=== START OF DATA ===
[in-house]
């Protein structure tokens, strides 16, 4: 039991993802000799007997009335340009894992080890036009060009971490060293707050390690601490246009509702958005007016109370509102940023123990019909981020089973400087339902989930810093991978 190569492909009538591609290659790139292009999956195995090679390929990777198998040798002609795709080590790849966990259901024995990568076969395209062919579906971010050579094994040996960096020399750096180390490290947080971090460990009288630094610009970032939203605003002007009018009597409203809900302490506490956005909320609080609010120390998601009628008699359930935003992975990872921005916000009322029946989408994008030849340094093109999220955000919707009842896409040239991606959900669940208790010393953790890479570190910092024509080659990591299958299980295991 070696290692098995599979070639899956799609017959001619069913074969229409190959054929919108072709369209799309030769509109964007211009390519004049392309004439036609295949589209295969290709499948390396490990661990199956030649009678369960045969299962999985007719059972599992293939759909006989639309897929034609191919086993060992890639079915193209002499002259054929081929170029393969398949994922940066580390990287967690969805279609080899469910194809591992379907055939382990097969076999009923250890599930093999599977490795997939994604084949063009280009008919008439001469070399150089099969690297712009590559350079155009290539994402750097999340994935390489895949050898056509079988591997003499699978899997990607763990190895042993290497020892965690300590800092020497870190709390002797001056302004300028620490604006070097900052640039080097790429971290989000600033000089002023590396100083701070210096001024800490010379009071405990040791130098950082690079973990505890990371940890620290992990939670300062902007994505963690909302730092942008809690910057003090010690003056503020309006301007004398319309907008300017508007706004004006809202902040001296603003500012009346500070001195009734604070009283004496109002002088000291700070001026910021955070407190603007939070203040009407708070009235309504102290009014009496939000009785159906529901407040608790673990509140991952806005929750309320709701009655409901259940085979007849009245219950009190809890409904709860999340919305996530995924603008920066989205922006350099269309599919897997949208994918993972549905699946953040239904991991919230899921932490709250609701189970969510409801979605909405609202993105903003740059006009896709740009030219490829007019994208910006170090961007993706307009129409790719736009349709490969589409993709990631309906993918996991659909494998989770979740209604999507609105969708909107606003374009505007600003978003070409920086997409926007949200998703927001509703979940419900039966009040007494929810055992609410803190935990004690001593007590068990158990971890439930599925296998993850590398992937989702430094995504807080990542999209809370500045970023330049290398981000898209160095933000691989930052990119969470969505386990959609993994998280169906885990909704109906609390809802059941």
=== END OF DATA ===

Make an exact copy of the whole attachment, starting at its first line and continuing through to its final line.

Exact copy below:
[in-house]
């Protein structure tokens, strides 16, 4: 039991993802000799007997009335340009894992080890036009060009971490060293707050390690601490246009509702958005007016109370509102940023123990019909981020089973400087339902989930810093991978 190569492909009538591609290659790139292009999956195995090679390929990777198998040798002609795709080590790849966990259901024995990568076969395209062919579906971010050579094994040996960096020399750096180390490290947080971090460990009288630094610009970032939203605003002007009018009597409203809900302490506490956005909320609080609010120390998601009628008699359930935003992975990872921005916000009322029946989408994008030849340094093109999220955000919707009842896409040239991606959900669940208790010393953790890479570190910092024509080659990591299958299980295991 070696290692098995599979070639899956799609017959001619069913074969229409190959054929919108072709369209799309030769509109964007211009390519004049392309004439036609295949589209295969290709499948390396490990661990199956030649009678369960045969299962999985007719059972599992293939759909006989639309897929034609191919086993060992890639079915193209002499002259054929081929170029393969398949994922940066580390990287967690969805279609080899469910194809591992379907055939382990097969076999009923250890599930093999599977490795997939994604084949063009280009008919008439001469070399150089099969690297712009590559350079155009290539994402750097999340994935390489895949050898056509079988591997003499699978899997990607763990190895042993290497020892965690300590800092020497870190709390002797001056302004300028620490604006070097900052640039080097790429971290989000600033000089002023590396100083701070210096001024800490010379009071405990040791130098950082690079973990505890990371940890620290992990939670300062902007994505963690909302730092942008809690910057003090010690003056503020309006301007004398319309907008300017508007706004004006809202902040001296603003500012009346500070001195009734604070009283004496109002002088000291700070001026910021955070407190603007939070203040009407708070009235309504102290009014009496939000009785159906529901407040608790673990509140991952806005929750309320709701009655409901259940085979007849009245219950009190809890409904709860999340919305996530995924603008920066989205922006350099269309599919897997949208994918993972549905699946953040239904991991919230899921932490709250609701189970969510409801979605909405609202993105903003740059006009896709740009030219490829007019994208910006170090961007993706307009129409790719736009349709490969589409993709990631309906993918996991659909494998989770979740209604999507609105969708909107606003374009505007600003978003070409920086997409926007949200998703927001509703979940419900039966009040007494929810055992609410803190935990004690001593007590068990158990971890439930599925296998993850590398992937989702430094995504807080990542999209809370500045970023330049290398981000898209160095933000691989930052990119969470969505386990959609993994998280169906885990909704109906609390809802059941």